Why invest and do business in Indonesia in 2020?

Today, as the world’s 16th largest economy, Indonesia continues to become an increasingly popular choice for experienced entrepreneurs wishing to enter Asia. According to PwC, Indonesia will be the world’s fourth largest economy by 2050, so entering the market sooner rather than later could offer a significant return on investment and allow you to take advantage of growing opportunities before your competitors can enter the market.

With an economy that has grown more than 5% per year over the past 10 years, it is clear why Indonesia is a strong favourite among foreign investors. Below, we share some of the reasons why you should consider investing and doing business in Indonesia in 2020…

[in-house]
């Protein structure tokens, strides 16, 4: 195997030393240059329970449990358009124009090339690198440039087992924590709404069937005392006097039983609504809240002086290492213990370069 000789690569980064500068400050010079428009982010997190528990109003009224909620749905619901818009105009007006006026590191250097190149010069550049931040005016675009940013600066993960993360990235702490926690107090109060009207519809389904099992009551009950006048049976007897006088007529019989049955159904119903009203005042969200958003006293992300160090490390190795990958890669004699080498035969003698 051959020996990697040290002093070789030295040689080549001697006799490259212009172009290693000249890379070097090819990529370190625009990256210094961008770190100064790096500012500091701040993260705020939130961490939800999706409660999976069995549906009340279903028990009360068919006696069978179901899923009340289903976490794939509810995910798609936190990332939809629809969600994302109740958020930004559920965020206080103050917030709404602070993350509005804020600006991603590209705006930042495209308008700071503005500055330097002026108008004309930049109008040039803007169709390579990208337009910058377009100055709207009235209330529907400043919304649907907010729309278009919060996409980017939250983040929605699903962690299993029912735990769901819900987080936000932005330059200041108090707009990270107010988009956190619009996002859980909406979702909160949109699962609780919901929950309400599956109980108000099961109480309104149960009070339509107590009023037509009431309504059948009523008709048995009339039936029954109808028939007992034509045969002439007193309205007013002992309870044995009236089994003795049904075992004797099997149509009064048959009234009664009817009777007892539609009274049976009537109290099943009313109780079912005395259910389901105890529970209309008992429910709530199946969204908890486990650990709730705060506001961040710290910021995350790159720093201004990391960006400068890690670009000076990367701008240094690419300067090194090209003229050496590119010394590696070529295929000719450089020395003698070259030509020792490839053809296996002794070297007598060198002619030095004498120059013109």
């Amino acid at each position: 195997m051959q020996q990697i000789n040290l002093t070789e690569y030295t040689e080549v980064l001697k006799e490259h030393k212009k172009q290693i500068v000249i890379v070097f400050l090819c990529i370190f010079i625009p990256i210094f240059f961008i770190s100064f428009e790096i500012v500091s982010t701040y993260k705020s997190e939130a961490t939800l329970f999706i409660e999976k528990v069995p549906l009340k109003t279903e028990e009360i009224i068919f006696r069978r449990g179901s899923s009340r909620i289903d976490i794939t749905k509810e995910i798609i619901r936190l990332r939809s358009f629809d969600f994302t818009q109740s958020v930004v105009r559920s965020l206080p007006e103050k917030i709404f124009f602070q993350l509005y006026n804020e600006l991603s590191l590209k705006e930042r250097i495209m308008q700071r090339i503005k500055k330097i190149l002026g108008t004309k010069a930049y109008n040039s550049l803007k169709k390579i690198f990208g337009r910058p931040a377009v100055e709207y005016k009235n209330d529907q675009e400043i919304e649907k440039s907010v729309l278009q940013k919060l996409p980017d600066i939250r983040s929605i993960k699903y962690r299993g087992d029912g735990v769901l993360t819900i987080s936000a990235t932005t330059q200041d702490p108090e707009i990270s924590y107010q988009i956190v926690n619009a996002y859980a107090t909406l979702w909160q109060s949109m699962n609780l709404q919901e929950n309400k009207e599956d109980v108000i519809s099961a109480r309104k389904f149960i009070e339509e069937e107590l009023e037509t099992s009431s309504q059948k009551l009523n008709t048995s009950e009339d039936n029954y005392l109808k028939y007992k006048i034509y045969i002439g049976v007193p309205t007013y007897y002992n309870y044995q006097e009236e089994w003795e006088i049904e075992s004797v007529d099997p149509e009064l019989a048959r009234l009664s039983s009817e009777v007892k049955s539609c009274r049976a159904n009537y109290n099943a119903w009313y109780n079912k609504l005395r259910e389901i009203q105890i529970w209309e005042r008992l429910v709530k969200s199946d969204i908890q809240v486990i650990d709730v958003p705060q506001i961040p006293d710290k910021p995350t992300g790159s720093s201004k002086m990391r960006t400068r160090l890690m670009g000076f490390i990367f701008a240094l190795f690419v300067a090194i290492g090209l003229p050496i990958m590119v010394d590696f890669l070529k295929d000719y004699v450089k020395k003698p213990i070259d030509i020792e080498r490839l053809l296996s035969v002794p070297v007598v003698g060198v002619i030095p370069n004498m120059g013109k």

Doing Business in Indonesia: Growing Sectors
investing doing business in indonesia

As one of the world’s fastest growing economies, Indonesia offers significant opportunities for businesses in a wide range of sectors. The country plans to complete construction on 15 new airports by the end of 2020, for example, and to add another terminal at Jakarta’s Soekarno-Hatta International Airport by 2021. Companies in the construction sector can capitalize on the demand for experienced contractors, technicians, architects and project managers.

The country’s education sector is another area of unprecedented growth. With more than a third of a million schools and universities, the country has the fourth largest education system in the world and requires not only new teachers, but more resources, training, technology and construction to feed the next generation of Indonesians. Entering the market and signing a contract with the government could be incredibly lucrative for companies in the sector.

Monitoring Public Expenditure for Opportunities